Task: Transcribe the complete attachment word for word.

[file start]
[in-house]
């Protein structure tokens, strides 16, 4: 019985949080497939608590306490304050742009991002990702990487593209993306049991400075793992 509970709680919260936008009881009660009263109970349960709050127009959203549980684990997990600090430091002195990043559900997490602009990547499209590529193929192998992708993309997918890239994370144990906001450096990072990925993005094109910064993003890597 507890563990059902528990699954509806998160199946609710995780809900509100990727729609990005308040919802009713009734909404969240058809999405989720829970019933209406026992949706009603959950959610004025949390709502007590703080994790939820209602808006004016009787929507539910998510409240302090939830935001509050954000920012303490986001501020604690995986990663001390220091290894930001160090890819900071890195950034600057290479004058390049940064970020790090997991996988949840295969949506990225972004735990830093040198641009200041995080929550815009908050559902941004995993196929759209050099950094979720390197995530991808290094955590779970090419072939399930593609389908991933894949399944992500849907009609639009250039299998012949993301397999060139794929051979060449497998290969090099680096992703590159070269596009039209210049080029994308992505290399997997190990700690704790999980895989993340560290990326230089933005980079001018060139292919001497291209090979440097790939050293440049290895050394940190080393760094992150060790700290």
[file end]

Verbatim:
[in-house]
């Protein structure tokens, strides 16, 4: 019985949080497939608590306490304050742009991002990702990487593209993306049991400075793992 509970709680919260936008009881009660009263109970349960709050127009959203549980684990997990600090430091002195990043559900997490602009990547499209590529193929192998992708993309997918890239994370144990906001450096990072990925993005094109910064993003890597 507890563990059902528990699954509806998160199946609710995780809900509100990727729609990005308040919802009713009734909404969240058809999405989720829970019933209406026992949706009603959950959610004025949390709502007590703080994790939820209602808006004016009787929507539910998510409240302090939830935001509050954000920012303490986001501020604690995986990663001390220091290894930001160090890819900071890195950034600057290479004058390049940064970020790090997991996988949840295969949506990225972004735990830093040198641009200041995080929550815009908050559902941004995993196929759209050099950094979720390197995530991808290094955590779970090419072939399930593609389908991933894949399944992500849907009609639009250039299998012949993301397999060139794929051979060449497998290969090099680096992703590159070269596009039209210049080029994308992505290399997997190990700690704790999980895989993340560290990326230089933005980079001018060139292919001497291209090979440097790939050293440049290895050394940190080393760094992150060790700290």